“The Native Americans explained to Catlin that breath inhaled through the mouth sapped the body of strength, deformed the face, and caused stress and disease. On the other hand, breath inhaled through the nose kept the body strong, made the face beautiful, and prevented disease.” (47)
To this end, Nestor describes how native tribes would close their babies’ mouths as they slept, to encourage them to breathe only through the nose. Today, some scientists promote mouth taping in order to ensure nasal breathing, prompting air through the sinuses to release nitric oxide -- “a molecule that plays an essential role in increasing circulation and delivering oxygen into cells.” (50)
By the end of his book, however, Nestor leaves the reader with hope that the disadvantages of our evolutionary changes perhaps can be reversed:
“That our noses and mouths are not predetermined at birth, childhood, or even in adulthood. We can reverse the clock on much of the damage that’s been done in the past few hundred years by the force of will, with nothing more than proper posture, hard chewing, and perhaps some mewing, [where mewing is repeated tongue thrusts toward the hard palate].” (136)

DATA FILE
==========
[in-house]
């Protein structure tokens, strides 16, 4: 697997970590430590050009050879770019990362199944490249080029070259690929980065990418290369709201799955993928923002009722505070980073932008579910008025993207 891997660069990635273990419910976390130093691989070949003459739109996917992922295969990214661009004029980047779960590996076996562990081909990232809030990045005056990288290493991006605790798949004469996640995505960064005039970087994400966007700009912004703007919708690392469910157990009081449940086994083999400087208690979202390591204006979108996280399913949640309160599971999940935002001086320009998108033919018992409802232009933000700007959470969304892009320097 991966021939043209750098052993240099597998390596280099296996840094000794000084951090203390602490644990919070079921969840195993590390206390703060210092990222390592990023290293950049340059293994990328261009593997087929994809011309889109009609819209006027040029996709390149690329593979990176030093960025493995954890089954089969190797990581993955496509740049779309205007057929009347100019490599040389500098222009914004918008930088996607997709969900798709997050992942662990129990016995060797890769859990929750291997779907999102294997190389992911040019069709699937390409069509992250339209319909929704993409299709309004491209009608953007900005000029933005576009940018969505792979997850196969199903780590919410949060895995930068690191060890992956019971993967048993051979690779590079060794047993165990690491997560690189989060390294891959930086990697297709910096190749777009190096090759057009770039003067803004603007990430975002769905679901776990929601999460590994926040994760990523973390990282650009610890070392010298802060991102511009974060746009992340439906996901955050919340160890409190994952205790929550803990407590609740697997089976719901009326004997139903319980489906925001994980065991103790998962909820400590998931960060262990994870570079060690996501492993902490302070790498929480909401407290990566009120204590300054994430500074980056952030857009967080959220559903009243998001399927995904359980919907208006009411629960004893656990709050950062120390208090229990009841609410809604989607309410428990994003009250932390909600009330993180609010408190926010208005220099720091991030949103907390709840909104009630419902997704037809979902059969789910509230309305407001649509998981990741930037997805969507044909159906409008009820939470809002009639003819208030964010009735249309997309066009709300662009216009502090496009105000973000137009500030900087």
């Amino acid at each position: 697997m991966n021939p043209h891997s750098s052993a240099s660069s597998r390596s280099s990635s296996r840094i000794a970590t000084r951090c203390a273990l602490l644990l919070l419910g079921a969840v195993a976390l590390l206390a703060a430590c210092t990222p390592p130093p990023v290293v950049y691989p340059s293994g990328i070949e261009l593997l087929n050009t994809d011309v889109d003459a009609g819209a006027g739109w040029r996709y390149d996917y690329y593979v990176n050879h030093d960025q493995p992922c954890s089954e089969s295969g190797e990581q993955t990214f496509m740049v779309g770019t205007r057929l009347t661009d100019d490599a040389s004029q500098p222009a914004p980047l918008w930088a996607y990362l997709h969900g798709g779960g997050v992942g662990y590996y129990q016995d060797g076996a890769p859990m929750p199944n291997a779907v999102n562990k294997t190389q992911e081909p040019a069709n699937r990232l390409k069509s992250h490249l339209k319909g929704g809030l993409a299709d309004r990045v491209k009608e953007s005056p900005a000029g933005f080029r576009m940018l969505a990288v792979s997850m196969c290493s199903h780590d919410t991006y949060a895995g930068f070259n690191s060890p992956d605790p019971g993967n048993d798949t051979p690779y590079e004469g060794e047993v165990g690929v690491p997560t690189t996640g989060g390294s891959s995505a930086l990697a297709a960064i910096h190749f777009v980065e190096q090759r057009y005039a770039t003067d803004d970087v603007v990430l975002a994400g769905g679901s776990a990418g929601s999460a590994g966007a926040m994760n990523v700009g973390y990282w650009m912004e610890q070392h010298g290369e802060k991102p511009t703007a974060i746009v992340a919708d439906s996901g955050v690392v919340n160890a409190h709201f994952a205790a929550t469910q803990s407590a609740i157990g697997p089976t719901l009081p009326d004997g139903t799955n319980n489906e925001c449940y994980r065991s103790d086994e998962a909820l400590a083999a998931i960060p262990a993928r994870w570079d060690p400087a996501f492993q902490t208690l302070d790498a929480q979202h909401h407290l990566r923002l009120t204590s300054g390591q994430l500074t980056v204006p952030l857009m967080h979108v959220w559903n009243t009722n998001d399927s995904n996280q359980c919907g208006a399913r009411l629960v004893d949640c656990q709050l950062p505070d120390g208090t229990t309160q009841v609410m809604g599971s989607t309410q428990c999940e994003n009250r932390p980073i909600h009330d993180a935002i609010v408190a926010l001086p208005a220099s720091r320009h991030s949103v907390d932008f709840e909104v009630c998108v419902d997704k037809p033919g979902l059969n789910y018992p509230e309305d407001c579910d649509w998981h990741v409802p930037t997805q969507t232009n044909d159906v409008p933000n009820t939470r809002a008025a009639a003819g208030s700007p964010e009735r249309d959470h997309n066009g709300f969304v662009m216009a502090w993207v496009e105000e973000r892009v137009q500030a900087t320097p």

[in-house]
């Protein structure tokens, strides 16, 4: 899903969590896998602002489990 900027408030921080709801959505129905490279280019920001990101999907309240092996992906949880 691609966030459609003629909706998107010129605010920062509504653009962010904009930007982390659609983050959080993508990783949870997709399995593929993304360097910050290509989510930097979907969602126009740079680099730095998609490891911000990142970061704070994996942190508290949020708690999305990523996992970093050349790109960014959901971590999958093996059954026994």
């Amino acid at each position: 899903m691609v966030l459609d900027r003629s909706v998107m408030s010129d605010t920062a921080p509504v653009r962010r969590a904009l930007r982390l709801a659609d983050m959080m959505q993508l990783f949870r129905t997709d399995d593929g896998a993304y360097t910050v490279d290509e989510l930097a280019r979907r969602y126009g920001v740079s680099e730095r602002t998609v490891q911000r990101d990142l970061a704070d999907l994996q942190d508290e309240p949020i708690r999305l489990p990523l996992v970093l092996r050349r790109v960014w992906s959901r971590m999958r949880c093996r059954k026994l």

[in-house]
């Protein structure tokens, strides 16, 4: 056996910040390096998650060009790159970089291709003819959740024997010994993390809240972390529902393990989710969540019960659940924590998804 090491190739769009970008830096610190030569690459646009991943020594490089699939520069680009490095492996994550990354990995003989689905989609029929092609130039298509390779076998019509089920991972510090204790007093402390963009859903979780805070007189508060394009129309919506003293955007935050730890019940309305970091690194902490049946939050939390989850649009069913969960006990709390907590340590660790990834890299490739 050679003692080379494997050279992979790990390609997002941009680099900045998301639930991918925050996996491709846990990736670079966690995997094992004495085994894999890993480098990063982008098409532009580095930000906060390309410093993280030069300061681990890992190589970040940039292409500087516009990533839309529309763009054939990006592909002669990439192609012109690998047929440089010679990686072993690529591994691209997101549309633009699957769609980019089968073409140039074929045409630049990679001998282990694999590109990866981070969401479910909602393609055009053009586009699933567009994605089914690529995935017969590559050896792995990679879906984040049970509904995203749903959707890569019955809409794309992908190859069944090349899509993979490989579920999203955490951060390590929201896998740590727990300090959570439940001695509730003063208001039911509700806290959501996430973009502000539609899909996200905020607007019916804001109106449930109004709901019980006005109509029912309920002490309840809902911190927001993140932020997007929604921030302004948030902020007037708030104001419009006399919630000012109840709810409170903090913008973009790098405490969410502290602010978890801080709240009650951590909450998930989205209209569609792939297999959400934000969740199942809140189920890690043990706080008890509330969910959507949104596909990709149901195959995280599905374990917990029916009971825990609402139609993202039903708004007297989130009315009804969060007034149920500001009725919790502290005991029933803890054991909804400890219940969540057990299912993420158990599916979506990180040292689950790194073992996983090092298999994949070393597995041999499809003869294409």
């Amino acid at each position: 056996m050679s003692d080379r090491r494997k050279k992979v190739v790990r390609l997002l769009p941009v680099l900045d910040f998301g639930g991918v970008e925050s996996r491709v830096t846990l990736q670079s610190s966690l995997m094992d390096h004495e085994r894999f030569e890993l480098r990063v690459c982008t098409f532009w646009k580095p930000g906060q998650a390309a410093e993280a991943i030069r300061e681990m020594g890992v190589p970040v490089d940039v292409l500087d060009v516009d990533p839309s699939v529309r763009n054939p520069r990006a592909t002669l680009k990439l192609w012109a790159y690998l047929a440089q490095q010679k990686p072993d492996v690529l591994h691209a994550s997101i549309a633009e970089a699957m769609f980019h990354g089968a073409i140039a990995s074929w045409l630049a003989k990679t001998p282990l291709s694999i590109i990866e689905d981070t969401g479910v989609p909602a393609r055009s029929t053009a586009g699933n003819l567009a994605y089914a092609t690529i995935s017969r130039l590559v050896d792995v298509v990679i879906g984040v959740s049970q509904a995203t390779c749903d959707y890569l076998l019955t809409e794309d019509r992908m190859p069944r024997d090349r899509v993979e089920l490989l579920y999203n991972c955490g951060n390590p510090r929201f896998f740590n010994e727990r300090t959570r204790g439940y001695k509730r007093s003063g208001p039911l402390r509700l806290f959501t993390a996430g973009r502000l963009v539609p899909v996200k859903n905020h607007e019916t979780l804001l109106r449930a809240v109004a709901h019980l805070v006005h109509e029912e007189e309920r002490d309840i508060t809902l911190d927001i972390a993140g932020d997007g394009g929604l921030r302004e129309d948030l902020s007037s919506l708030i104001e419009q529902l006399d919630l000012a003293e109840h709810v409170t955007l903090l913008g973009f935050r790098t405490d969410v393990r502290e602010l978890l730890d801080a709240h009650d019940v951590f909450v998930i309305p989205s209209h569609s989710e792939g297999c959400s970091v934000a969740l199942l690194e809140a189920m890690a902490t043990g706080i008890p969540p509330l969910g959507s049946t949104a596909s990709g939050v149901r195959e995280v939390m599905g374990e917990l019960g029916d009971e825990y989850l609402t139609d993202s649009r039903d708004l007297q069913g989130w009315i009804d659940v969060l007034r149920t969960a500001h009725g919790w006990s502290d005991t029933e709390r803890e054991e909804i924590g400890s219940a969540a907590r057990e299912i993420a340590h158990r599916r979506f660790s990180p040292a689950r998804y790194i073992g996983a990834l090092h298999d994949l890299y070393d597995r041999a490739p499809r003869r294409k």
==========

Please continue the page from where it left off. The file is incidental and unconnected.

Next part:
Sifting through his meandering prose during which he spends thousands of dollars conducting a breathing experiment on himself under the care of a physician at Stanford, I was able to distill Nestor’s recommendations for healthier breathing. He basically proposes the benefits of breathing through the nose, timing inhalations and exhalations to each last 5.5 seconds (which, he points out, is the length of many ritual prayers in different religions), doing occasional other breathing exercises, and chewing gum regularly to preserve or boost facial bone density. He also stresses the overall importance of lung capacity, which he says can be boosted with stretching techniques.